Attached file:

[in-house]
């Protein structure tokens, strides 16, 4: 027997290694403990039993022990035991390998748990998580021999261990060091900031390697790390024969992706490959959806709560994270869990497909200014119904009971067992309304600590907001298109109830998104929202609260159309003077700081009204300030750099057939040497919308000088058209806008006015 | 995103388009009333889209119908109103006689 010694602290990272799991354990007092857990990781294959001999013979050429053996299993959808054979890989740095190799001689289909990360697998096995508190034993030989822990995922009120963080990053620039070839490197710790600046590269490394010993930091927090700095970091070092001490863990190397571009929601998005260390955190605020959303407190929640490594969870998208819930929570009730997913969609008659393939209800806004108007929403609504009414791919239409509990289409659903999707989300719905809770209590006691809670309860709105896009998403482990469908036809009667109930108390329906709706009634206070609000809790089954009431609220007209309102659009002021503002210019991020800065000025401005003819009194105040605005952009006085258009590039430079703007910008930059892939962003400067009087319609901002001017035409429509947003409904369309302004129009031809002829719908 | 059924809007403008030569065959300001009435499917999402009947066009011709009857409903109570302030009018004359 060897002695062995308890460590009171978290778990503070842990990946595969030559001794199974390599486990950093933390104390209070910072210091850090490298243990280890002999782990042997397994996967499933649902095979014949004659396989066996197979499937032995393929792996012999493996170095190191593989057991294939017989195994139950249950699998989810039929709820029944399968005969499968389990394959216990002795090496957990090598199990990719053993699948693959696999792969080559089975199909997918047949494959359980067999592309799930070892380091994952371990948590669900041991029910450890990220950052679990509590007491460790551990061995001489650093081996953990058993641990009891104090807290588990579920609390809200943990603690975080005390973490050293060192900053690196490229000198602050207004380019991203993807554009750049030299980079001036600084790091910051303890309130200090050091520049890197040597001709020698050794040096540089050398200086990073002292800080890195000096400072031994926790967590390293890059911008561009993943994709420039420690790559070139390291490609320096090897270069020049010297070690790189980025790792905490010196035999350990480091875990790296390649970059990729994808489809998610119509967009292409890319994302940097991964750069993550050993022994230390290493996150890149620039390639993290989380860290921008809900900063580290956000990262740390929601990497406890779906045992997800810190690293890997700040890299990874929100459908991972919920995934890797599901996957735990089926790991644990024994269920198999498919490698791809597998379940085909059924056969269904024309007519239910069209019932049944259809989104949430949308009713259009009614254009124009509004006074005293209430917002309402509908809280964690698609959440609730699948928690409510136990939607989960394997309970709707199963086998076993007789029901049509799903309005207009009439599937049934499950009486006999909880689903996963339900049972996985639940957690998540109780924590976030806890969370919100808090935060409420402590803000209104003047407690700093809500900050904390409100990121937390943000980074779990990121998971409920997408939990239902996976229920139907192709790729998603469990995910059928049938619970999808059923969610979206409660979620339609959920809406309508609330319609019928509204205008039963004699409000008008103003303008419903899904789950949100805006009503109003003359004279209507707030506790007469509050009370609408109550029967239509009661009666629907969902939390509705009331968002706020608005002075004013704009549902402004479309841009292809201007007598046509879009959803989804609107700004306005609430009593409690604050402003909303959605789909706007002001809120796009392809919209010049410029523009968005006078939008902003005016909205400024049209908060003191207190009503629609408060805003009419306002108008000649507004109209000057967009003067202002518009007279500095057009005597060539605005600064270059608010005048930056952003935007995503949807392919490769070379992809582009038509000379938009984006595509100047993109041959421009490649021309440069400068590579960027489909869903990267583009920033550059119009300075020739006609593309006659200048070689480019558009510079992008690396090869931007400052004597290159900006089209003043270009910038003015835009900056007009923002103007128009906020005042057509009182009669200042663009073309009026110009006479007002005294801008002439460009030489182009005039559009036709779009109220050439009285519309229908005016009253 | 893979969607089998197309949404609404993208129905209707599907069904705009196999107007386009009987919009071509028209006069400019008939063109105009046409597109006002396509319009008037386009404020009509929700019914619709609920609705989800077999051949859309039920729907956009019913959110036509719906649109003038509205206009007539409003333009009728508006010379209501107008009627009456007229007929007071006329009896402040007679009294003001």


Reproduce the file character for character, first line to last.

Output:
[in-house]
């Protein structure tokens, strides 16, 4: 027997290694403990039993022990035991390998748990998580021999261990060091900031390697790390024969992706490959959806709560994270869990497909200014119904009971067992309304600590907001298109109830998104929202609260159309003077700081009204300030750099057939040497919308000088058209806008006015 | 995103388009009333889209119908109103006689 010694602290990272799991354990007092857990990781294959001999013979050429053996299993959808054979890989740095190799001689289909990360697998096995508190034993030989822990995922009120963080990053620039070839490197710790600046590269490394010993930091927090700095970091070092001490863990190397571009929601998005260390955190605020959303407190929640490594969870998208819930929570009730997913969609008659393939209800806004108007929403609504009414791919239409509990289409659903999707989300719905809770209590006691809670309860709105896009998403482990469908036809009667109930108390329906709706009634206070609000809790089954009431609220007209309102659009002021503002210019991020800065000025401005003819009194105040605005952009006085258009590039430079703007910008930059892939962003400067009087319609901002001017035409429509947003409904369309302004129009031809002829719908 | 059924809007403008030569065959300001009435499917999402009947066009011709009857409903109570302030009018004359 060897002695062995308890460590009171978290778990503070842990990946595969030559001794199974390599486990950093933390104390209070910072210091850090490298243990280890002999782990042997397994996967499933649902095979014949004659396989066996197979499937032995393929792996012999493996170095190191593989057991294939017989195994139950249950699998989810039929709820029944399968005969499968389990394959216990002795090496957990090598199990990719053993699948693959696999792969080559089975199909997918047949494959359980067999592309799930070892380091994952371990948590669900041991029910450890990220950052679990509590007491460790551990061995001489650093081996953990058993641990009891104090807290588990579920609390809200943990603690975080005390973490050293060192900053690196490229000198602050207004380019991203993807554009750049030299980079001036600084790091910051303890309130200090050091520049890197040597001709020698050794040096540089050398200086990073002292800080890195000096400072031994926790967590390293890059911008561009993943994709420039420690790559070139390291490609320096090897270069020049010297070690790189980025790792905490010196035999350990480091875990790296390649970059990729994808489809998610119509967009292409890319994302940097991964750069993550050993022994230390290493996150890149620039390639993290989380860290921008809900900063580290956000990262740390929601990497406890779906045992997800810190690293890997700040890299990874929100459908991972919920995934890797599901996957735990089926790991644990024994269920198999498919490698791809597998379940085909059924056969269904024309007519239910069209019932049944259809989104949430949308009713259009009614254009124009509004006074005293209430917002309402509908809280964690698609959440609730699948928690409510136990939607989960394997309970709707199963086998076993007789029901049509799903309005207009009439599937049934499950009486006999909880689903996963339900049972996985639940957690998540109780924590976030806890969370919100808090935060409420402590803000209104003047407690700093809500900050904390409100990121937390943000980074779990990121998971409920997408939990239902996976229920139907192709790729998603469990995910059928049938619970999808059923969610979206409660979620339609959920809406309508609330319609019928509204205008039963004699409000008008103003303008419903899904789950949100805006009503109003003359004279209507707030506790007469509050009370609408109550029967239509009661009666629907969902939390509705009331968002706020608005002075004013704009549902402004479309841009292809201007007598046509879009959803989804609107700004306005609430009593409690604050402003909303959605789909706007002001809120796009392809919209010049410029523009968005006078939008902003005016909205400024049209908060003191207190009503629609408060805003009419306002108008000649507004109209000057967009003067202002518009007279500095057009005597060539605005600064270059608010005048930056952003935007995503949807392919490769070379992809582009038509000379938009984006595509100047993109041959421009490649021309440069400068590579960027489909869903990267583009920033550059119009300075020739006609593309006659200048070689480019558009510079992008690396090869931007400052004597290159900006089209003043270009910038003015835009900056007009923002103007128009906020005042057509009182009669200042663009073309009026110009006479007002005294801008002439460009030489182009005039559009036709779009109220050439009285519309229908005016009253 | 893979969607089998197309949404609404993208129905209707599907069904705009196999107007386009009987919009071509028209006069400019008939063109105009046409597109006002396509319009008037386009404020009509929700019914619709609920609705989800077999051949859309039920729907956009019913959110036509719906649109003038509205206009007539409003333009009728508006010379209501107008009627009456007229007929007071006329009896402040007679009294003001």